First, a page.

Search Film Reviews

Thursday, March 6, 2014


Ralph Fiennes as "M. Gustave" and Tony Revolori as "Zero".Photo courtesy of Fox Searchlight
2014, 99 minutes
Rated R for language, some sexual content and violence

Review by Joshua Handler

Wes Anderson's latest, The Grand Budapest Hotel, is a delightful film featuring a masterstroke of casting in the form of Ralph Fiennes.  The film tells the story of Gustave H. (Fiennes), a famous concierge, and his lobby boy, Zero (Tony Revolori), who work at The Grand Budapest Hotel, a luxury hotel in the fictional country of Zubrowka.  The film is set pre-WWII.

With Budapest, Anderson has nearly perfected his style.  The production design is flawless and even more artificial than usual, making everything feel like a dark storybook.  It's beautiful.  Yet, with the perfection of his style, Anderson forgets to give this film a beating heart.  While he cares about his characters and the characters are all incredibly odd and endearing, he pays more attention to his story (and this isn't necessarily detrimental, as explored later).

While the heart is missing, the characters, as mentioned are delightfully bizarre and brilliantly brought to life by some of the greatest talents in the world including Ralph Fiennes, F. Murray Abraham, Adrien Brody, Jude Law, Mathieu Amalric, Tilda Swinton, Saoirse Ronan, Jeff Goldblum, Willem Dafoe, Bill Murray, Harvey Keitel, Edward Norton, Jason Schwartzman, Léa Seydoux, Tom Wilkinson, Owen Wilson, Bob Balaban, and Tony Revolori in a star-making performance.  Anyone who knows Anderson's films knows that he always manages to cast the best actors around.  Ralph Fiennes gives one of the best performances of his career as Gustave.  Gustave is suave, not always brilliant, but always one step ahead of danger.  Fiennes' comedic talents (who knew he had them?) are on full display here.  His timing is sharp and he nails every moment.  He elicited out of me the maximum amount of laughter possible.  Revolori holds his own against Fiennes.  Zero makes up for the brains that Gustave lacks.  Revolori gives a heartfelt and very sharp performance that will hopefully lead to many more great film roles for him.  Additionally, Willem Dafoe's small role as an assassin is not to be missed.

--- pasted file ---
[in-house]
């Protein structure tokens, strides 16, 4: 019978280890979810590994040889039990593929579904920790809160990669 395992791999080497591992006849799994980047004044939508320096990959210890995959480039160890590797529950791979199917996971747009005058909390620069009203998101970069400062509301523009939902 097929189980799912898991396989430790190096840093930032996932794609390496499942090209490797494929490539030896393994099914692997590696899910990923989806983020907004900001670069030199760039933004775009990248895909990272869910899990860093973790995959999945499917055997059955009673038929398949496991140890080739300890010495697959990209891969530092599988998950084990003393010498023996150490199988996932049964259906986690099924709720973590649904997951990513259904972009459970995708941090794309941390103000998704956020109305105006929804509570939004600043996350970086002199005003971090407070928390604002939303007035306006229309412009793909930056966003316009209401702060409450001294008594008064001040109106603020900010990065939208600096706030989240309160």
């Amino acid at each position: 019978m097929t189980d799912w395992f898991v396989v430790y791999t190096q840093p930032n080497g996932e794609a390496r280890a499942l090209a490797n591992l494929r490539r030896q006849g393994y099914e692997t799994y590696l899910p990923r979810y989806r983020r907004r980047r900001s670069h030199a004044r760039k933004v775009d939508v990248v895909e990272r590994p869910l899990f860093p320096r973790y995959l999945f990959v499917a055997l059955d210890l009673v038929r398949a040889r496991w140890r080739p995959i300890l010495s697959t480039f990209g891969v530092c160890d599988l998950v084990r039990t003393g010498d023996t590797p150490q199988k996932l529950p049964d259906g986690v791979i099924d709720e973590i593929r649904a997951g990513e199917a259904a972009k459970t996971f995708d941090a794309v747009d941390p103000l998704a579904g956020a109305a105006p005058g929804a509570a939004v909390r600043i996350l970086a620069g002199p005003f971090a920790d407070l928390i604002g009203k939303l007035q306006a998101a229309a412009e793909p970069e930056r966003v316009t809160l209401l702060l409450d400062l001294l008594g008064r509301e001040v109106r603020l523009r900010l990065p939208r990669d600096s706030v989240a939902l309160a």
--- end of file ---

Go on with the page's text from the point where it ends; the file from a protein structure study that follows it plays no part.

Most of all, though, The Grand Budapest Hotel is fun, yet substantial.  There are a multitude of sequences that are a blast to watch.  Anderson always manages to make his movies entertaining while saying something substantial.  With The Grand Budapest Hotel, Anderson explores nostalgia for an era gone by, not unlike Woody Allen did in Midnight in Paris (though in a different manner).  As someone in the film says, Gustave was in his own world of yesteryear.  He was living in a world where everyone was polite and the hotel service was always impeccable.  Gustave was trying to preserve this world in the Grand Budapest Hotel, the only home and safe haven he had left in a world that was changing around him on the eve of World War II.  The hotel was a time capsule of sorts, providing people a final glimpse of a time that they will dream of but never life in again.  Gustave was trying to provide his clients with a final taste of happiness before an era of darkness.

Eras can provide homes for those that inhabit them.  There are people so in love with the era that made them, so much a fixture of that time, that with the smallest of changes to the world outside, the person could find the new world unlivable.  This movie is essentially about a man who couldn't adapt to a new way of life.

Overall, while not Anderson's best, The Grand Budapest Hotel is a delight and a film that I suspect will grow on me as I explore it further through repeated viewings.  This movie will not win Anderson any new fans, but should appeal to his already large fan base.  And frankly, Grand Budapest is worth viewing for Ralph Fiennes' performance alone.


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